Crime, culture, contempt and change – this year our Festival of Dangerous Ideas speakers covered some of the dangerous issues, dilemmas and ideas of our time. 

Here are 5 things we learnt from FODI22:

1. Humans are key to combating misinformation

 Facebook whistleblower Frances Haugen says the world’s biggest social media platform’s slide into a cesspit of fake news, clickbait and shouty trolling was no accident – “Facebook gives the most reach to the most extreme ideas – and we got here through a series of individual decisions made for business reasons.”  

While there are design tools that will drive down the spread of misinformation and we can mobilise as customers to put pressure on the companies to implement them, Haugen says the best thing we can do is have humans involved in the decision-making process about where to focus our attention, as AI and computers will automatically opt for the most extreme content that gets the most clicks and eyeballs.

2. We must allow ourselves to be vulnerable

In an impassioned love letter “to the man who bashed me”, poet and gender non-conforming artist, Alok teaches us the power of vulnerability, empathy and telling our own stories. “What’s missing in this world is a grief ritual – we carry so much pain inside of us, and we have nowhere to put the pain so we put it in each other.”  

The more specific our words are the more universally we resonate, Alok says, “what we’re looking for as a people is permission – permission not just to tell our stories, but also to exist.” 

3. We have to know ourselves better than machines do

Tech columnist and podcaster, Kevin Roose says “we are all different now as a result of our encounters with the internet.” From ‘recommended for you’ pages to personalisation algorithms, every time we pick up our phones, listen to music, watch Netflix, these persuasive features are sitting on the other side of our screens, attempting to change who we are and what we do. Roose says we must push back on handing all control to AI, even if it’s time consuming or makes us feel uncomfortable. 

“We need a deeper understanding of the forces that try to manipulate us online – how they work, and how to engage wisely with them is the key not only to maintaining our independence and our sense of selves, but also to our survival as a species.”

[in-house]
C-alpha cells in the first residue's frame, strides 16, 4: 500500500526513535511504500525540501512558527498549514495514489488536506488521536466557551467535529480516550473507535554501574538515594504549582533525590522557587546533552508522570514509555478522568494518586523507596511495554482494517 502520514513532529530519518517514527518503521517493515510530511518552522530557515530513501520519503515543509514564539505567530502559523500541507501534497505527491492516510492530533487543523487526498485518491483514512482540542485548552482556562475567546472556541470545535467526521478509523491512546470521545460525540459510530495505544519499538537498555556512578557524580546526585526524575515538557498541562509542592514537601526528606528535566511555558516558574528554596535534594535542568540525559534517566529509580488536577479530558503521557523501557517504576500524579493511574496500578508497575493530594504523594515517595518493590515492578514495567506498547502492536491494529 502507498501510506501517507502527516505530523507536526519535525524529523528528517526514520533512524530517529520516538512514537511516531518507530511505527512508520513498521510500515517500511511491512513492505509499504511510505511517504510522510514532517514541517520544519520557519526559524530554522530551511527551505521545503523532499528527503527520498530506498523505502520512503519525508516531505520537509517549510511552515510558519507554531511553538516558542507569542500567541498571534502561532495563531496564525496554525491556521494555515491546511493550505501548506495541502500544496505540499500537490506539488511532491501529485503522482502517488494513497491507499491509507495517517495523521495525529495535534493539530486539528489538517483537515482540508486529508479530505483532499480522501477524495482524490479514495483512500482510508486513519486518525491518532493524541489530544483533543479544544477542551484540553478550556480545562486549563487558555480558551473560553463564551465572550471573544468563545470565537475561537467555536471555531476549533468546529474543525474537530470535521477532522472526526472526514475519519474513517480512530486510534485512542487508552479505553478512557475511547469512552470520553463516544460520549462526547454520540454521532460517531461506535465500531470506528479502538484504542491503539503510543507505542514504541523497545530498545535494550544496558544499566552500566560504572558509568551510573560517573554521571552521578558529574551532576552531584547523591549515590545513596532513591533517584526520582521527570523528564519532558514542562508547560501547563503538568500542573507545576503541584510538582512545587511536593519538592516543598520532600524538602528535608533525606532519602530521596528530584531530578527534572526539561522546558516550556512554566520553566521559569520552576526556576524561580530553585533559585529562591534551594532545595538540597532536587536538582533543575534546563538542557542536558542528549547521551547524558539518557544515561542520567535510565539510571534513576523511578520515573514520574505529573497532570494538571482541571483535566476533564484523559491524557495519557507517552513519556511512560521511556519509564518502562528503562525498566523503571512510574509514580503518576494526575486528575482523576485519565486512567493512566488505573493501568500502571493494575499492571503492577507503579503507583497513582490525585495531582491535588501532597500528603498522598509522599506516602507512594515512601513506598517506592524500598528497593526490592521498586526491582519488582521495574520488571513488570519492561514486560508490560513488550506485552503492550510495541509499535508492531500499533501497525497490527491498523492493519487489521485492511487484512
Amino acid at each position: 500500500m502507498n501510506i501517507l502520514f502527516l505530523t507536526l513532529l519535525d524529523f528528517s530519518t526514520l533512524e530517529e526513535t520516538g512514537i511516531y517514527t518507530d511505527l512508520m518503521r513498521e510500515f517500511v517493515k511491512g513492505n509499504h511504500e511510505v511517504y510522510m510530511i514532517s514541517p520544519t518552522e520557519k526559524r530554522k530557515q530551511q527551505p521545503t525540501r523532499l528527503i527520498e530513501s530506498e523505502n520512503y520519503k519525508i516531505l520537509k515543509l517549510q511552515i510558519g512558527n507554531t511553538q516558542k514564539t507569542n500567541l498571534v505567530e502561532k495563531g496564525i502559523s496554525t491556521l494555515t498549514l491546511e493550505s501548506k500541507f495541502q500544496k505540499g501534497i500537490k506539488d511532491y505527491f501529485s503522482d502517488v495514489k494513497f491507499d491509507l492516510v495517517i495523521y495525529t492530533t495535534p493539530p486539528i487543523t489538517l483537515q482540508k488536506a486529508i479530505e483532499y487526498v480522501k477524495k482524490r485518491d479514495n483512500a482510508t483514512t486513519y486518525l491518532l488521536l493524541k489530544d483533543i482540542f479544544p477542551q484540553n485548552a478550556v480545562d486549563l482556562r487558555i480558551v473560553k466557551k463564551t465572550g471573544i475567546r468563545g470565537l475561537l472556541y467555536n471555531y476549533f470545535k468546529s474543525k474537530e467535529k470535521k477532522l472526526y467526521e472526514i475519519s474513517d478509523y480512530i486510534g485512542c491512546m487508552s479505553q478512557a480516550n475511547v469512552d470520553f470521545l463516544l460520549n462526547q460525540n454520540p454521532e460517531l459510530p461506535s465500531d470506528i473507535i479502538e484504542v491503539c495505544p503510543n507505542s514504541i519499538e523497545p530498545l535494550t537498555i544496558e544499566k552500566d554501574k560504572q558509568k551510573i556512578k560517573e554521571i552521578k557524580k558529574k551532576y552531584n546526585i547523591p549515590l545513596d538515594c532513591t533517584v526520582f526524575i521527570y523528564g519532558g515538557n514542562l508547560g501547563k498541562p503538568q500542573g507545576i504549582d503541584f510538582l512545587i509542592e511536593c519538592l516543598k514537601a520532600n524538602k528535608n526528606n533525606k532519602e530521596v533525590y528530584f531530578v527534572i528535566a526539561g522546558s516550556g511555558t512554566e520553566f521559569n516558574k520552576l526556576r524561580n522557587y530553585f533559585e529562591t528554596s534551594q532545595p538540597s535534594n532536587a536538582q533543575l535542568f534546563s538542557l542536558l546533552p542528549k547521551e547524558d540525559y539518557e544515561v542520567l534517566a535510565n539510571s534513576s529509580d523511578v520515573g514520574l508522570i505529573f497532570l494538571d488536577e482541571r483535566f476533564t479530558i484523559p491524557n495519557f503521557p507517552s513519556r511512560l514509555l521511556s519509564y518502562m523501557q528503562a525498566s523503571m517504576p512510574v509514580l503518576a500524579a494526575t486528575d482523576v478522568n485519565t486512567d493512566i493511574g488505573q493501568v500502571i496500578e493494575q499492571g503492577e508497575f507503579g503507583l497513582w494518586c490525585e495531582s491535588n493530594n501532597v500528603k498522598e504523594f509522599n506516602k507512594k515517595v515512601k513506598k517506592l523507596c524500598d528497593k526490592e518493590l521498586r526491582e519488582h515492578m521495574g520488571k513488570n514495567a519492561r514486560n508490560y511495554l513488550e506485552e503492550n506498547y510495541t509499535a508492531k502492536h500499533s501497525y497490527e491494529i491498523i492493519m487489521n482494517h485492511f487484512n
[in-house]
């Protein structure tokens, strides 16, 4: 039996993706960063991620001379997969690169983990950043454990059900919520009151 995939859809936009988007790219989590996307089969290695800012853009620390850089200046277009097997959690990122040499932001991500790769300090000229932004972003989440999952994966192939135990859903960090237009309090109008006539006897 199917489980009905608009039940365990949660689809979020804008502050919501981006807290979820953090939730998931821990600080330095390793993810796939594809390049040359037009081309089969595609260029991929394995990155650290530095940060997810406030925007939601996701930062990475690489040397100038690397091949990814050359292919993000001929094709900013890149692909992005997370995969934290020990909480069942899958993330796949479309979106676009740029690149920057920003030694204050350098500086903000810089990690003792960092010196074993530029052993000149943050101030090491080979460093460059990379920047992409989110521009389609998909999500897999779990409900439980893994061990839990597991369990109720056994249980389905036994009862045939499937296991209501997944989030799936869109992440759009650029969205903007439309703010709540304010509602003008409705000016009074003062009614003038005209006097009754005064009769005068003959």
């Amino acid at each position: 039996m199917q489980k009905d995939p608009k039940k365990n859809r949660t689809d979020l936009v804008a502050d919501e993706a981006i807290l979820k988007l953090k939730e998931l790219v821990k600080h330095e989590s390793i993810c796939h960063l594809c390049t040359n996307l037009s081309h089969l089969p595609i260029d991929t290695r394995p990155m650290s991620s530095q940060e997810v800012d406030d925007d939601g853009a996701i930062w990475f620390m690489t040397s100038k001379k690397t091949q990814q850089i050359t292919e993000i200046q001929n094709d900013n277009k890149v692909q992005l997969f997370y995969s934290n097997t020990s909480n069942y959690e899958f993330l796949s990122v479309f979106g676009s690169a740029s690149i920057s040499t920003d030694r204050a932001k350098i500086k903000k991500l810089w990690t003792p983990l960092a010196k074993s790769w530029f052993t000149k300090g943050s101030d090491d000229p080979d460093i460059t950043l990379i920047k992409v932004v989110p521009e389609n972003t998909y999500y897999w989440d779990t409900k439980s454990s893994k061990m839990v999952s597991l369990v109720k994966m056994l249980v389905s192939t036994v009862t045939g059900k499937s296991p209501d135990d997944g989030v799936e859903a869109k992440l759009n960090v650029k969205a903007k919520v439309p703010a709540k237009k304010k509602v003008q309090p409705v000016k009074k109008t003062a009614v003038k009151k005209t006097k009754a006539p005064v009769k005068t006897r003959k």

4. We can use shame to change behaviour

Described by writer Jess Hill as “the worst feeling a human can possibly have”, the World Without Rape the panel discuss the universal theme of shame when it comes to sexual violence and its use as a method of control.  

Instead of it being a weight for victims to bear, historian Joanna Bourke talks about shame as a tool to change perpetrator behaviour. “Rapists have extremely high levels of alcohol abuse and drug addictions because they actually do feel shame… if we have feminists affirming that you ought to feel shame then we can use that to change behaviour.” 

5. Reason, science and humanism are the key to human progress

Steven Pinker believes in progress, arguing that the Enlightenment values of reason, science and humanism have transformed the world for the better, liberating billions of people from poverty, toil and conflict and producing a world of unprecedented prosperity, health and safety.  

But that doesn’t mean that progress is inevitable. We still face major problems like climate change and nuclear war, as well as the lure of competing belief systems that reject reason, science and humanism. If we remain committed to Enlightenment values, we can solve these problems too. “Progress can continue if we remain committed to reason, science and humanism. But if we don’t, it may not.” 


Catch up on select FODI22 sessions, streaming on demand for a limited time only.

Photography by Ken Leanfore